When the propulsion
force is applied at the rear of a vehicle, it is destabilizing. The
slower the forward speed, and the higher the thrust-to-weight ratio, the
more problematic this effect is. A high powered model jet during the
early stages of taking off is exemplary of this phenomena.
The Proper Technique
A narrow, paved runway
that has obstructions on the sides requires the best techniques. The
first flights should be made in light wind conditions and preferably little
or no crosswind. With good piloting techniques, most jets will handle
a 10-15mph crosswind, but save that for later.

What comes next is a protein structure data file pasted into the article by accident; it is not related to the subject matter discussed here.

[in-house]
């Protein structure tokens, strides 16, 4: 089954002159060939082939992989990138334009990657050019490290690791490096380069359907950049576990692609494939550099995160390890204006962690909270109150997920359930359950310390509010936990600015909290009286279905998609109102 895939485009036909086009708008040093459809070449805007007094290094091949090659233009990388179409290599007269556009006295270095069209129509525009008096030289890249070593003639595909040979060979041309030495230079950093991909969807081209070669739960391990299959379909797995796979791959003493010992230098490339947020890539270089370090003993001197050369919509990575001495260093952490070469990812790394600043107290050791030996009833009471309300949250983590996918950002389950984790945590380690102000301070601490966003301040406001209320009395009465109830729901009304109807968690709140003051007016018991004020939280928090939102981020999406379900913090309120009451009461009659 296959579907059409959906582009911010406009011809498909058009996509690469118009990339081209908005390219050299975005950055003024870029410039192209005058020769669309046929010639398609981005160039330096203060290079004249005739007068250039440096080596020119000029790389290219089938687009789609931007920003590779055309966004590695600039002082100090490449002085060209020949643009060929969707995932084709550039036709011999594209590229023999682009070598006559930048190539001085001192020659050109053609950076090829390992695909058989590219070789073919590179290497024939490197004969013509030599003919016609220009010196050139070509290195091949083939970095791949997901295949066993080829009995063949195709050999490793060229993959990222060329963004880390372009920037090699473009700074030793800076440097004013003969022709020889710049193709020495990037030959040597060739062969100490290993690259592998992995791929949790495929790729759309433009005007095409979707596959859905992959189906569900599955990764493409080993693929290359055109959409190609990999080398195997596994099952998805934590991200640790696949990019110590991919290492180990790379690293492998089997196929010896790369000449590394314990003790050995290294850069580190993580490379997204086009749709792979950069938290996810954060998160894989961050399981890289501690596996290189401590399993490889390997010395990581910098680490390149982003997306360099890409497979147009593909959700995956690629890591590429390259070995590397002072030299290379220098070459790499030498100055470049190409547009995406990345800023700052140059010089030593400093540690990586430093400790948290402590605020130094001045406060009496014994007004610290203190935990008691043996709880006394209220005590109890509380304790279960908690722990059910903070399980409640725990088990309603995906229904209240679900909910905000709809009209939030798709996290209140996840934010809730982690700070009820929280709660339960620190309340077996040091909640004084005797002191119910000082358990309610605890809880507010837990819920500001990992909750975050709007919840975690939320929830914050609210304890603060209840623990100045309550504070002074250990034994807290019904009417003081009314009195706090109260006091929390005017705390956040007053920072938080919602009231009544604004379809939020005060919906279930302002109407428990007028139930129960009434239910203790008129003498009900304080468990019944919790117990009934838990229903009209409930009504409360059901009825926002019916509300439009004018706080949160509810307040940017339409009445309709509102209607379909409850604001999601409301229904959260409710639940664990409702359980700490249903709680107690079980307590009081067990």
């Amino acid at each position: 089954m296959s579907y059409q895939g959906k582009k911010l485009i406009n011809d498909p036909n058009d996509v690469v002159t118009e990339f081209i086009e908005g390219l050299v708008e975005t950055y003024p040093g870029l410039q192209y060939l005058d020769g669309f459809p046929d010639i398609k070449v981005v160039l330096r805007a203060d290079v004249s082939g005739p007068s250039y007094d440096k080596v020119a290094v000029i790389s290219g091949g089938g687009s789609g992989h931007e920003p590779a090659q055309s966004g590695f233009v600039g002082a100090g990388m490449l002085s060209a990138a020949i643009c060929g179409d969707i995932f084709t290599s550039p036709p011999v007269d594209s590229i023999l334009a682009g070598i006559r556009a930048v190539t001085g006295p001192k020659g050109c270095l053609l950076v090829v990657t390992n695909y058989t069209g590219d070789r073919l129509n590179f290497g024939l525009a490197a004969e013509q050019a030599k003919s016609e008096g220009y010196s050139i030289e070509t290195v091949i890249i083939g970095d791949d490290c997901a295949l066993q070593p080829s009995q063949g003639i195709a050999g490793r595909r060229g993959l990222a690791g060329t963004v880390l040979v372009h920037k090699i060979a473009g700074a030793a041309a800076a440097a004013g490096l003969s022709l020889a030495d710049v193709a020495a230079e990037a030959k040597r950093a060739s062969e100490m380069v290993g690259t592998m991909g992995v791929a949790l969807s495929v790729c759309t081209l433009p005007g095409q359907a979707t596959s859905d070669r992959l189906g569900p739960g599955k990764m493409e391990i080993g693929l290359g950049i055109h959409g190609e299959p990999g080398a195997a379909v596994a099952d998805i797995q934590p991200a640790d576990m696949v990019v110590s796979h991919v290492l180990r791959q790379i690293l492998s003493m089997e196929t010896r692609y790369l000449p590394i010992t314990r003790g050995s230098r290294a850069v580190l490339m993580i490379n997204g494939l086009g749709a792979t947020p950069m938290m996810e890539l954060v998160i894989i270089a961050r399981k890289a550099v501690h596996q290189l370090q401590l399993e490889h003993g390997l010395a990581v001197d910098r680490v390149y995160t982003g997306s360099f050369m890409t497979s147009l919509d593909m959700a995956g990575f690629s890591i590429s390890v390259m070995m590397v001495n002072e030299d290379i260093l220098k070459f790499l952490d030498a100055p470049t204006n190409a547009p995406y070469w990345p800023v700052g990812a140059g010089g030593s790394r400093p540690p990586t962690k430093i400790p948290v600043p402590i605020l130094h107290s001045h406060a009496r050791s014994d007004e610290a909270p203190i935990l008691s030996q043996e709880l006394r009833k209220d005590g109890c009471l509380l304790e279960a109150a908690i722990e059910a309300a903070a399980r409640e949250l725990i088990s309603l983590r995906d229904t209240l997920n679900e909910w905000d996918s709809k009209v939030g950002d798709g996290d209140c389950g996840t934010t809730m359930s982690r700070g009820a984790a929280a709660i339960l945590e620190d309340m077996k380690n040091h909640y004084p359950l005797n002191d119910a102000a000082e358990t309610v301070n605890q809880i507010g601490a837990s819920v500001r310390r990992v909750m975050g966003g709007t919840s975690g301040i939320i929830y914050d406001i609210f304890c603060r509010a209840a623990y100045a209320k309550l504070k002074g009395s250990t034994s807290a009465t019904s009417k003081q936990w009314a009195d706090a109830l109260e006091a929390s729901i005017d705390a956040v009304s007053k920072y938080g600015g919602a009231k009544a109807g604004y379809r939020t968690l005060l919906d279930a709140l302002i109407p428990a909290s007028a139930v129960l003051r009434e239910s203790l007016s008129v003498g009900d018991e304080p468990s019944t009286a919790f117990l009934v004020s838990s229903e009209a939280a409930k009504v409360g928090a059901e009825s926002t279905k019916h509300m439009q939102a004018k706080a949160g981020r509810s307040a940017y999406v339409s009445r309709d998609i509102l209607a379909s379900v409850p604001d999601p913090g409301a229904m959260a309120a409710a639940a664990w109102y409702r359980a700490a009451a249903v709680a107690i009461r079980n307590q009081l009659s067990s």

Set the wing flaps to
the take-off position and taxi into the take-off position on the centerline
and nose into the wind. Apply about 1/2 up elevator, release the
brakes and slowly advance the throttle to about the 1/2 position.
Direction control is primary, first with nose gear steering, and then as the
speed increases, the primary control is with the rudder. Once the
rudder authority is dominate and the model is headed straight down
the runway, advance the throttle to full power. The model will lift
off when it has sufficient airspeed.
Retract the gear and
climb to a safe altitude and then retract the flaps.
For the first flight,
keep the airspeed at a medium level and concentrate on trimming the model
and deciding whether or not the center of gravity is optimum.
The published C.G.'s
for BVMJets is on the conservative side - a place to start. You may
want to ease it back on subsequent flights.